The book helps young children (great for pre-school age and early elementary children) understand the concept of adding to and taking from other people's lives. It talks about how each day, we have opportunities to "fill others' buckets" or to "empty others' buckets." It is a simple concept, but it seems to have stuck with Ashley. Ashley was even able to take it and let her teachers share it with her friends in her preschool class. Throughout the year, she has come inside to report good news such as, "Jacob filled my bucket. I was stuck on my bike coming up the hill and he came and pushed me up the hill." Or something like, "Mommy, mommy, I filled Jacob's bucket! I shared my yogurt with him." You get the point.

Anyhow, as we picked our blueberries, we once again were able to talk about the concept presented in this little book and how good it makes us feel to have our bucket filled by another. And this time, we had real buckets in hand to go along with the metaphor.

May your day be a day of filling buckets!

Monday, July 25, 2011

30 days later...

30 days, 6k+ miles, 10 states, 2 countries, 4 American National Parks, 2 Canadian National Parks, one slight fender bender (not our fault), one ding in the windshield, lots of family and friends and innumerable pictures, PBJs and cheetos later, we have returned to Texas.

What an amazing Summer 2011 road trip we had. Our kiddos were great, especially given their young ages (4 and 2) and the number of hours we spent together in a vehicle. We never once even had to make a "potty break" on demand. What a blessing!

Some people asked what we did to stay sane, help our kids stay sane, etc., while spending that much time in a vehicle. We did lots of different things, but I'll try to post on here some of the things that helped us the most.

For the kiddos, Joe introduced to them the "tractor" game. It evolved to be the "Tractor, Train, Antelope, Moose, Bear, Bison, Elk" game, and it worked well. Joe told the kiddos he'd give them a penny for each tractor they saw, and a nickel for each tractor they saw that was in motion. This game helped keep the kiddos looking out and around and taking in the beauty of God's Creation. It also gave them something to focus on, rather than sticking feet in one another's face.

As I mentioned, we ate LOTS of PBJs on the trip to help keep food costs reasonable, as well as to maintain flexibility in our ability to adventure as we drove. We also used my grandmother's old traveling trick to help with food expense. We purchased a little electric skillet like this one Oster SH12 12-Inch Skillet with Hinged Lid, Black. Available for less than $25, even if you use it in place of eating out for a meal or two, you've essentially "paid" for it. This was especially helpful because eating out with tired little kiddos who have been stuck in car seats for way too long can be a really painful experience!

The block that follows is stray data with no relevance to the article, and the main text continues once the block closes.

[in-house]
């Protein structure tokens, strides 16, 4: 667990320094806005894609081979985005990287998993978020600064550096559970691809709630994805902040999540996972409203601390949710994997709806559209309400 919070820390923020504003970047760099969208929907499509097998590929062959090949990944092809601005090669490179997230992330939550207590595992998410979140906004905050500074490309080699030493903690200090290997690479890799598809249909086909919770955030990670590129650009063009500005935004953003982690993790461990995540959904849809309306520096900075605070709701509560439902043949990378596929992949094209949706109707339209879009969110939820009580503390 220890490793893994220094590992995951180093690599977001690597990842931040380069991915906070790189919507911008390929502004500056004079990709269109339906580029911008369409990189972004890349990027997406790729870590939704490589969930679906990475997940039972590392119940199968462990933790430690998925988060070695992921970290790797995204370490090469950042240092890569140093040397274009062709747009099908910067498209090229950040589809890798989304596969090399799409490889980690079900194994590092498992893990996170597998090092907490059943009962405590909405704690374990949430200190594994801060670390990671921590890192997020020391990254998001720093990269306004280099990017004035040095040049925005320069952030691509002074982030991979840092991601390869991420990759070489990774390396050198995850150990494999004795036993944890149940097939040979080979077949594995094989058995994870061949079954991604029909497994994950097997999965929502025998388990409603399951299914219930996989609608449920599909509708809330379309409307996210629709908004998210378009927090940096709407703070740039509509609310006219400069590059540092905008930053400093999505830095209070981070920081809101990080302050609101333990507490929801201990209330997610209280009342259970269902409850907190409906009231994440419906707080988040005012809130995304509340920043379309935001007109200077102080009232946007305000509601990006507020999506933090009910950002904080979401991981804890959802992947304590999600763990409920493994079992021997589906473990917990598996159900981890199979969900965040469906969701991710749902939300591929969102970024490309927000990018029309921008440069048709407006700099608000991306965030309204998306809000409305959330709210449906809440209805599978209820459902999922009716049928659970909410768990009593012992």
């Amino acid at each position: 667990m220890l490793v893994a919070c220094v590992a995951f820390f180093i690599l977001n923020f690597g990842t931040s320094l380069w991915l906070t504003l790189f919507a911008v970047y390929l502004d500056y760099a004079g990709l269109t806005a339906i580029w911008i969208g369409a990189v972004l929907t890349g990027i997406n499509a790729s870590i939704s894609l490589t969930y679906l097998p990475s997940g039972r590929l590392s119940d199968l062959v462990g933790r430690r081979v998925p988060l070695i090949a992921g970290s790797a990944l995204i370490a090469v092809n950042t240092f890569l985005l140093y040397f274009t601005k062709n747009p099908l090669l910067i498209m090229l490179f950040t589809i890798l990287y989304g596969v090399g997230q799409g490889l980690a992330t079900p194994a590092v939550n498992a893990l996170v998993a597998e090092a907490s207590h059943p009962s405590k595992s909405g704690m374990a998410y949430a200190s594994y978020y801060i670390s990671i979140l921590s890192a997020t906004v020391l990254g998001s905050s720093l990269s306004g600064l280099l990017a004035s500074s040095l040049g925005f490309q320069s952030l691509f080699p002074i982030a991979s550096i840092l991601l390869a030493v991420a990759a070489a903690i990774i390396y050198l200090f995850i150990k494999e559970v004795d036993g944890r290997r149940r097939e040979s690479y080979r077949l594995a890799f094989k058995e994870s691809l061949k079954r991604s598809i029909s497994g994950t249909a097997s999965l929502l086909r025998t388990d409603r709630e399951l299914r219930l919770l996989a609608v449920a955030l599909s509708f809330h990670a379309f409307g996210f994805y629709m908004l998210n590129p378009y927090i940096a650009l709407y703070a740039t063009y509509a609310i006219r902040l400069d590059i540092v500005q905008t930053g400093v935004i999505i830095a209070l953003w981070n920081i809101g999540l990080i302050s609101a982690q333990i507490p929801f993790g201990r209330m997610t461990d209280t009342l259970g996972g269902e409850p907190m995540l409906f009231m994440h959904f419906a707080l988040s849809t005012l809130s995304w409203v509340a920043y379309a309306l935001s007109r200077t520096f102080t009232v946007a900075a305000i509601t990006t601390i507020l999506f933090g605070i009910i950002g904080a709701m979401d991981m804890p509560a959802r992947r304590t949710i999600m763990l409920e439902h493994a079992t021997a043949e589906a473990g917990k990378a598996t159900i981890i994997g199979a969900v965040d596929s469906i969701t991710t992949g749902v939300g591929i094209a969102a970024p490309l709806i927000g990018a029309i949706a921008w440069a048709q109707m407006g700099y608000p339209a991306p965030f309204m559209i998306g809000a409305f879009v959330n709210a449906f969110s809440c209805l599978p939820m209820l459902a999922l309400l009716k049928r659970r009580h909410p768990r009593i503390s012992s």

I'll post some pictures soon, as well as some other good lessons learned and ideas from our trip.

Saturday, July 23, 2011

A Tribute to my Grandpa Thomas

Here is a picture of my kiddos and me with my Grandpa Thomas on the 4th of July. He passed away 11 days later on July 15th. What a sweet, loving Grandfather he was to us all. I think we each felt like his favorite grandchild, and there were 38 of us. That's a lot of love!

I remember most his smooches on the lips, even when we were in those years where it was really weird to smooch your grandpa on the lips, him "shucking his teeth" (sliding out his dentures), him telling me he loved me "just a little bit," starting with his hands close together and then stretching them all the way out as wide as they could go, sitting on his lap and giggling at the anticipation of him tickling me on the knee, and volunteering with him and my dad to drive the Care-A-Van on Fridays where we would pick up elderly and disabled individuals and transport them to doctor's appointments, etc. And I definitely remember him telling me about how he went to Japan in WWII and they surrendered before he got there because they heard he was coming.  What sweet memories I get to share with my children!

Wednesday, July 20, 2011
The Dalles Chronicle
William Thomas
     William “Bill” Thomas, 86, a lifelong resident of The Dalles, Oregon died at his home on Friday, July 15, 2011.
      He was born on April 17, 1925, in The Dalles, Oregon, the third of four children to Frederick and Clara (Spiekerman) Thomas.  He grew up in The Dalles and started his working career working along with his father as a delivery boy for the family grocery delivery service. By age 12, the family moved to their farm on Five Mile Road, where Bill learned to do a man’s work such as plowing, tending their many farm animals and tending the crops. Bill held a variety of jobs throughout his career including owning his own construction company and farming which was his lifelong passion.
      Bill married Margaret “Maggie” Greiner in 1945 after his return from Army service. His Great War story for the children revealed that the Japanese had surrendered only when they heard that Bill Thomas was on the way.
      Bill was preceded in death by his first wife Maggie, who died in 1981, his son William D. “Bill” Thomas, Jr., who died in 2002 and Frederick who died in 1951 as a young toddler.
      In 1982 Bill married Joan Wilson. Together they combined seven children each and at the time of Bill’s death they had a whopping 38 grandchildren and 28 great grandchildren, all of whom were dearly loved.